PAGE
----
The Gold Box
Some time ago, a friend of mine punished his 3-year-old daughter for
wasting a roll of gold wrapping paper. Money was tight, and he became
infuriated when the child tried to decorate a box to put under the tree.
Nevertheless, the little girl brought the gift to her father the next
morning and said, "This is for you, Daddy."
He was embarrassed by his earlier overreaction, but his anger flared
again when he found that the box was empty. He yelled at her, "Don't you
know that when you give someone a present, there's supposed to be
something inside of it?"
The little girl looked up at him with tears in her eyes and said,
Daddy, it's not empty. I blew kisses into the box. All for you, Daddy."
The father was crushed. He put his arms around his little girl, and he
begged her forgiveness.
My friend told me that he kept that gold box by his bed for years.
Whenever he was discouraged, he would take out an imaginary kiss and
remember the love of the child who had put it there.
In a very real sense, each of us as parents has been given a gold
container filled with unconditional love and kisses from our children.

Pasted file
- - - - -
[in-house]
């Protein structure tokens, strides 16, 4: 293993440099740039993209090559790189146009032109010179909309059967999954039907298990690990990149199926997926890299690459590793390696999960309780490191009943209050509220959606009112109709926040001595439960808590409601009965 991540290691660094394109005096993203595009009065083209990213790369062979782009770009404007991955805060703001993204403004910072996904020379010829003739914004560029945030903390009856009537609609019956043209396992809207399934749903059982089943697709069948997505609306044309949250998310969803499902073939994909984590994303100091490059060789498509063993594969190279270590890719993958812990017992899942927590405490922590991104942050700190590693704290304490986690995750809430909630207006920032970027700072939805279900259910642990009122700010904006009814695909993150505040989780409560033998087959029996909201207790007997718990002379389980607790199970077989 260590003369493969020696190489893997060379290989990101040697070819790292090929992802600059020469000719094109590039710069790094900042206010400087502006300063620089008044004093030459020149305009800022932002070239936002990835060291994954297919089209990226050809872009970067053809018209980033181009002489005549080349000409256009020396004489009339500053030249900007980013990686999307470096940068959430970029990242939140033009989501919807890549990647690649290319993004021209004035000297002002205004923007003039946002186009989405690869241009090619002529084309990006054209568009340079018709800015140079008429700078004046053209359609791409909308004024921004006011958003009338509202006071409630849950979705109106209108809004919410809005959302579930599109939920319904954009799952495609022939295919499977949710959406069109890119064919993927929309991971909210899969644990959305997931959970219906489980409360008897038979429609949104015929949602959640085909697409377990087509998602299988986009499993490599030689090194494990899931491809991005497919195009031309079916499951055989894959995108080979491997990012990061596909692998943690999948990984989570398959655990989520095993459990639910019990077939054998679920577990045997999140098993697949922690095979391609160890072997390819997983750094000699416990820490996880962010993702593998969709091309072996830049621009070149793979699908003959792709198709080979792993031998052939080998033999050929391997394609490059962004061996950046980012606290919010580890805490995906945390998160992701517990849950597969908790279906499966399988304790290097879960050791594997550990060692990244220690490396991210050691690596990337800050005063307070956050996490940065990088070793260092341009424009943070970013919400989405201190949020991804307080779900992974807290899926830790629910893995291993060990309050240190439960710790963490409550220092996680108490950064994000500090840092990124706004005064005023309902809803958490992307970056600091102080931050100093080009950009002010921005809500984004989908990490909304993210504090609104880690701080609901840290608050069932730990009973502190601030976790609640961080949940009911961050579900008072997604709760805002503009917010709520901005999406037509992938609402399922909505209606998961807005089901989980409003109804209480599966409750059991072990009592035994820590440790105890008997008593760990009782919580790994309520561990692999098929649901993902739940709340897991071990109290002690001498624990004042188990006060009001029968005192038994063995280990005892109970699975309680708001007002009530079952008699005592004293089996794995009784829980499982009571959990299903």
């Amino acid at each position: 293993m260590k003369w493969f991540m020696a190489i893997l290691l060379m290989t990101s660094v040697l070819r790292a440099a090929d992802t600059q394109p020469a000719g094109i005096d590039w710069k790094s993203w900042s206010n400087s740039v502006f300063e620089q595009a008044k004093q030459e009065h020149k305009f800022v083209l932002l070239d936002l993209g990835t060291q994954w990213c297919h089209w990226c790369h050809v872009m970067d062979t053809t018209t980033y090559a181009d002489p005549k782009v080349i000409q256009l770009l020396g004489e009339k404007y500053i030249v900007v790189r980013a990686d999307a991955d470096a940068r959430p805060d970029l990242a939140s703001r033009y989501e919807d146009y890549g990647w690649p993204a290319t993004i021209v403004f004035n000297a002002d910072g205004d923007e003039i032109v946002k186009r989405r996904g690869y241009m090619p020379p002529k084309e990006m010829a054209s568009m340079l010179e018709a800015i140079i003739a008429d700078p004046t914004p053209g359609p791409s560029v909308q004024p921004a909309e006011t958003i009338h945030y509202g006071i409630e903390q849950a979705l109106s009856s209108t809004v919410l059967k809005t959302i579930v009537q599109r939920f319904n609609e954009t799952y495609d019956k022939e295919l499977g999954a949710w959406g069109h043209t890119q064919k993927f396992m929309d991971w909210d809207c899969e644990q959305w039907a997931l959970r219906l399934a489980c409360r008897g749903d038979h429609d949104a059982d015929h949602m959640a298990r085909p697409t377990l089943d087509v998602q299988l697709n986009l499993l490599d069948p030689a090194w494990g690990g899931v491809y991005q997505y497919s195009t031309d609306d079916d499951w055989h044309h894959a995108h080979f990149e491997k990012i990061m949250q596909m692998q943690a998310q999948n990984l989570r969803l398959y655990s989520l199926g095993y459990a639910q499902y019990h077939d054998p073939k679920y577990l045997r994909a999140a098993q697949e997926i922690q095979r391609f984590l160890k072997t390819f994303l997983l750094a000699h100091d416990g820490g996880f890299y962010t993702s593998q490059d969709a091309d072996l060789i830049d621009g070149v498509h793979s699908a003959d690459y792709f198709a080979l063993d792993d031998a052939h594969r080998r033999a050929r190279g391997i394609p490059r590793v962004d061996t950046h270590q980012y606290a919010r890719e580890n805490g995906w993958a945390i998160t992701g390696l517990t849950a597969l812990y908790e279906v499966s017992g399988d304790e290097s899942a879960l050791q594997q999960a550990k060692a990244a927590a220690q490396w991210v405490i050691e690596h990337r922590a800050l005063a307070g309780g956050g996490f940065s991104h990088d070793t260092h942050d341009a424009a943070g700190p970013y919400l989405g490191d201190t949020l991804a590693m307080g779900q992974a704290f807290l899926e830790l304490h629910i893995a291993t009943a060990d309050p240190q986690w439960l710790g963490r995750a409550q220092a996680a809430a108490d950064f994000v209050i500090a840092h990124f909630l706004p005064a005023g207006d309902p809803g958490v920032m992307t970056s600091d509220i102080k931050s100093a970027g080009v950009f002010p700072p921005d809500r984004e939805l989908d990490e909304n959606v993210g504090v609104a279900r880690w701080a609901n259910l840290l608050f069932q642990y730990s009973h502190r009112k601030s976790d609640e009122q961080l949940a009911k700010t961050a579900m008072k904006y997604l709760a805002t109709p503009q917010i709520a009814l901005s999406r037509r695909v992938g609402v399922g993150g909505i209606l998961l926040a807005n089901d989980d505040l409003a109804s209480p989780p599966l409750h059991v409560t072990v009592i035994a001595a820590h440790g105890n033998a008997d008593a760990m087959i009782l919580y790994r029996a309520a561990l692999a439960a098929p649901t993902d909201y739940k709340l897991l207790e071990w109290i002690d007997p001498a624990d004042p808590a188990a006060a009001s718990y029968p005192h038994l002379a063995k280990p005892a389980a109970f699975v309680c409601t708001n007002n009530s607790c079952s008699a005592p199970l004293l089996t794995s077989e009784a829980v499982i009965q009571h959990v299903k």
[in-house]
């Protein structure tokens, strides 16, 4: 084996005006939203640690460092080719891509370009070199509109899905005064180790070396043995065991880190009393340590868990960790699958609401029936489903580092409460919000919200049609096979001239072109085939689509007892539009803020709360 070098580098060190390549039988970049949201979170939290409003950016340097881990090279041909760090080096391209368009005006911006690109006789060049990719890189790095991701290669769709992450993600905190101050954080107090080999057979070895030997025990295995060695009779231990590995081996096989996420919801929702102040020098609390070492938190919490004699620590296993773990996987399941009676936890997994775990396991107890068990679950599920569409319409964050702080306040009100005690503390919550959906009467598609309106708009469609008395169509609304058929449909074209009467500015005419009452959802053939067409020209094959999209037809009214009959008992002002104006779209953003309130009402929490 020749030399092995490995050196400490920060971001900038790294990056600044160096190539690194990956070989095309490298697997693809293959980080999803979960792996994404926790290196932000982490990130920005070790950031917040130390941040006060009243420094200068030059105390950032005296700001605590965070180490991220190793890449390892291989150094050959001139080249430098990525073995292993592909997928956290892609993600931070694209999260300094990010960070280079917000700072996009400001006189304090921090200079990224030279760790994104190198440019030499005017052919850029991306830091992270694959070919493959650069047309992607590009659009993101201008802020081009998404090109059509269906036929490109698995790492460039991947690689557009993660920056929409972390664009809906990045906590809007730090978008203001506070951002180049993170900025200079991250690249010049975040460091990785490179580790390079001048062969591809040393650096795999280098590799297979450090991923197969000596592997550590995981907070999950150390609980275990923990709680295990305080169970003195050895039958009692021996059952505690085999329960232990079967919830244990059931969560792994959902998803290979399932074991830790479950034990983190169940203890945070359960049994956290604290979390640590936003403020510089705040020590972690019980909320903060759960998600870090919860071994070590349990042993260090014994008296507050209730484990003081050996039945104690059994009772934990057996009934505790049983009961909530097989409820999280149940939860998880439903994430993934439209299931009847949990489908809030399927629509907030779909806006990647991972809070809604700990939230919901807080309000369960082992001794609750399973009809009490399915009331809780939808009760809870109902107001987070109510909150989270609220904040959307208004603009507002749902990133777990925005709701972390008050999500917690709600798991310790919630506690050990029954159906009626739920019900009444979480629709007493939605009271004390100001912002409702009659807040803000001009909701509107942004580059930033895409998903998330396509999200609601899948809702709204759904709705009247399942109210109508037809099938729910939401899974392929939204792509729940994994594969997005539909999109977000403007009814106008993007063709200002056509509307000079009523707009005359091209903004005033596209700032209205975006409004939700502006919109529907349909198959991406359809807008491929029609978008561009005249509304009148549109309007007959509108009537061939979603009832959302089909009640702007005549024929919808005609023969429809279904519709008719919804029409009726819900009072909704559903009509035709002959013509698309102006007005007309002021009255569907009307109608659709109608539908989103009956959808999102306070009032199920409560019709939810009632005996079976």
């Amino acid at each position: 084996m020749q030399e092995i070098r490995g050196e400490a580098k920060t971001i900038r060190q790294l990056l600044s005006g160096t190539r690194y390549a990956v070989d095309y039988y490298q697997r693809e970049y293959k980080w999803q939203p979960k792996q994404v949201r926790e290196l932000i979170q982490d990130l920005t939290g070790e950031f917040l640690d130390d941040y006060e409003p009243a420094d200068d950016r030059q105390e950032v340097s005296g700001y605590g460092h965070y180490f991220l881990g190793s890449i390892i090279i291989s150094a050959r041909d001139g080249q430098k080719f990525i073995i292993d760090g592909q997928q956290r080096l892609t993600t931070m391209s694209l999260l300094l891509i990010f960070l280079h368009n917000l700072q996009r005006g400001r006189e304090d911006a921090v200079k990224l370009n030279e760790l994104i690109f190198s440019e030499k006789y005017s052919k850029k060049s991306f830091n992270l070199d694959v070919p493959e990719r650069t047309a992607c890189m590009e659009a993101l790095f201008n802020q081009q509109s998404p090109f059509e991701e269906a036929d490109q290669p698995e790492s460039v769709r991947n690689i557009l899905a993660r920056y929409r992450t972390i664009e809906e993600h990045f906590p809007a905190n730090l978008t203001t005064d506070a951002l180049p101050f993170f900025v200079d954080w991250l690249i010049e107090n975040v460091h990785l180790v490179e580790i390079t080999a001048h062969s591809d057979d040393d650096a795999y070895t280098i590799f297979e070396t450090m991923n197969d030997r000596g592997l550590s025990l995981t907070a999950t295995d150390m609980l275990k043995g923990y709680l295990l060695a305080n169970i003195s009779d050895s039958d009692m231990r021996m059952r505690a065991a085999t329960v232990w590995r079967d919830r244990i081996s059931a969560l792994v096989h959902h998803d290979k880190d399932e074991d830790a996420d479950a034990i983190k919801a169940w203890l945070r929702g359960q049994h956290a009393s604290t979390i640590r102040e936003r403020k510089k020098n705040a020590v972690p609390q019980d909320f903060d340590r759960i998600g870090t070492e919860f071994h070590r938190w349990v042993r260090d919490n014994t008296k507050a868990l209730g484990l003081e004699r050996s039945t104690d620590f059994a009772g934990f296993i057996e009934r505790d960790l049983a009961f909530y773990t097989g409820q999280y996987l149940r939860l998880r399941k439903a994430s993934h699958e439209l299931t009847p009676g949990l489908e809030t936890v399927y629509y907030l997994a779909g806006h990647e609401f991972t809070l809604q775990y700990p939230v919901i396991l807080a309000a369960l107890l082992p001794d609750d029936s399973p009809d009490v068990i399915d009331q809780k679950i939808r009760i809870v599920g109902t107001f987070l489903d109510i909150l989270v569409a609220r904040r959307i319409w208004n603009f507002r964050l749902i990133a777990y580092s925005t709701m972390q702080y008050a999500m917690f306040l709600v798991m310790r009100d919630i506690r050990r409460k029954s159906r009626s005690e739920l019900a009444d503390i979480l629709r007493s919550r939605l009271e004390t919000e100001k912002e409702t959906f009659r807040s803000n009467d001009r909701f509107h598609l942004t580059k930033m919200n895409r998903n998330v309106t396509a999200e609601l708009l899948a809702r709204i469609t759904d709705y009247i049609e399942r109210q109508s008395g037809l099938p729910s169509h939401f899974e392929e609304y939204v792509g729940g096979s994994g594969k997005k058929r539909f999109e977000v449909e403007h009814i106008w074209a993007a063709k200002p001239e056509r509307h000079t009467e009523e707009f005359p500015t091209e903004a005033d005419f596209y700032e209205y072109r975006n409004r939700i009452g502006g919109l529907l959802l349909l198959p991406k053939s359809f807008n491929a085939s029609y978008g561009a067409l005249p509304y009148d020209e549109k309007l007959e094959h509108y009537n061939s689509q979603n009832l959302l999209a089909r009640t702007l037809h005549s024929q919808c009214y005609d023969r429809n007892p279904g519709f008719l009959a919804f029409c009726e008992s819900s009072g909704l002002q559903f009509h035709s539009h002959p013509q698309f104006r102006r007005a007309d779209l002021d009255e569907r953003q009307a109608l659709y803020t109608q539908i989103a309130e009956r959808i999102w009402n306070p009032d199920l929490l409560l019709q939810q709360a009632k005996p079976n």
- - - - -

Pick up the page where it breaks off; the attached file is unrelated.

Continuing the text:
There is no more precious possession anyone could hold.
"The Most Caring Child"
Author and lecturer Leo Buscaglia once talked about a contest he was
asked to judge. The purpose of the contest was to find the most caring child.
The winner was a four year old child whose next door neighbor was an
elderly gentleman who had recently lost his wife. Upon seeing the man cry,
the little boy went into the old gentleman's yard, climbed onto his lap,
and just sat there.
When his mother asked him what he had said to the neighbor, the little
boy said, "Nothing, I just helped him cry."
"What It Means to Be Adopted"
Teacher Debbie Moon's first graders were discussing a picture of a family.
One little boy in the picture had a different color hair than the other
family members. One child suggested that he was adopted and a little girl
named Jocelynn said, "I know all about adoptions because I was adopted."
"What does it mean to be adopted?" asked another child.
"It means," said Jocelynn, "that you grew in your mommy's heart
of her tummy."
As I was driving home from work one day, I stopped to watch a local
Little League baseball game that was being played in a park near my home. As
I sat down behind the bench on the first-baseline, I asked one of the boys
what the score was.
"We're behind 14 to nothing," he answered with a smile.
"Really," I said. "I have to say you don't look very discouraged."
"Discouraged?" the boy asked with a puzzled look on his face. "Why
should we be discouraged? We haven't been up to bat yet."
Roles And How We Play Them
Whenever I'm disappointed with my spot in my life, I stop and think
about little Jamie Scott. Jamie was trying out for a part in a school play.
His mother told me that he'd set his heart on being in it, though she feared
he would not be chosen.
On the day the parts were awarded, I went with her to collect him
after school. Jamie rushed up to her, eyes shining with pride and excitement.
"Guess what Mom," he shouted, and then he said those words that will
remain a lesson to me:
I've been chosen to clap and cheer!"